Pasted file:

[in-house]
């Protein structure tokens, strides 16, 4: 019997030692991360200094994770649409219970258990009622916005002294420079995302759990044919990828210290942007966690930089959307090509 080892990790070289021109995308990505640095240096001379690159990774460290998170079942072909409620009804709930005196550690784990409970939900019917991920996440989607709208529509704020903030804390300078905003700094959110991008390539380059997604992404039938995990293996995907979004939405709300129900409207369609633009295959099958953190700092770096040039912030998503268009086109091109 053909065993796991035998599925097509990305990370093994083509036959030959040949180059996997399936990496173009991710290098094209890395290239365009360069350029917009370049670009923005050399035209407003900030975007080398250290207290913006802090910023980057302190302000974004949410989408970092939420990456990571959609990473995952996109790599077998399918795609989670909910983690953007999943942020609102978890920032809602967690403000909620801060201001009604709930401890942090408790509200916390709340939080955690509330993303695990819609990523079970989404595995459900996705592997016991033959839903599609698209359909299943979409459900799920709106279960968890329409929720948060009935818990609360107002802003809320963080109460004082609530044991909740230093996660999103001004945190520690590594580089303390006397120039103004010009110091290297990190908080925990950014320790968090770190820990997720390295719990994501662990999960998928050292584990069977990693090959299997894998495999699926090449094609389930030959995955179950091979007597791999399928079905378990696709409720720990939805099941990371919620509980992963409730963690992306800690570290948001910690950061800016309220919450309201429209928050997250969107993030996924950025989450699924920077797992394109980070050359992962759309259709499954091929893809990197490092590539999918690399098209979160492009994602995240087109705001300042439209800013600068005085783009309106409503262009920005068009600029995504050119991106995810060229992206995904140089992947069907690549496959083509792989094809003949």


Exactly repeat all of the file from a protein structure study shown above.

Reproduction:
[in-house]
């Protein structure tokens, strides 16, 4: 019997030692991360200094994770649409219970258990009622916005002294420079995302759990044919990828210290942007966690930089959307090509 080892990790070289021109995308990505640095240096001379690159990774460290998170079942072909409620009804709930005196550690784990409970939900019917991920996440989607709208529509704020903030804390300078905003700094959110991008390539380059997604992404039938995990293996995907979004939405709300129900409207369609633009295959099958953190700092770096040039912030998503268009086109091109 053909065993796991035998599925097509990305990370093994083509036959030959040949180059996997399936990496173009991710290098094209890395290239365009360069350029917009370049670009923005050399035209407003900030975007080398250290207290913006802090910023980057302190302000974004949410989408970092939420990456990571959609990473995952996109790599077998399918795609989670909910983690953007999943942020609102978890920032809602967690403000909620801060201001009604709930401890942090408790509200916390709340939080955690509330993303695990819609990523079970989404595995459900996705592997016991033959839903599609698209359909299943979409459900799920709106279960968890329409929720948060009935818990609360107002802003809320963080109460004082609530044991909740230093996660999103001004945190520690590594580089303390006397120039103004010009110091290297990190908080925990950014320790968090770190820990997720390295719990994501662990999960998928050292584990069977990693090959299997894998495999699926090449094609389930030959995955179950091979007597791999399928079905378990696709409720720990939805099941990371919620509980992963409730963690992306800690570290948001910690950061800016309220919450309201429209928050997250969107993030996924950025989450699924920077797992394109980070050359992962759309259709499954091929893809990197490092590539999918690399098209979160492009994602995240087109705001300042439209800013600068005085783009309106409503262009920005068009600029995504050119991106995810060229992206995904140089992947069907690549496959083509792989094809003949």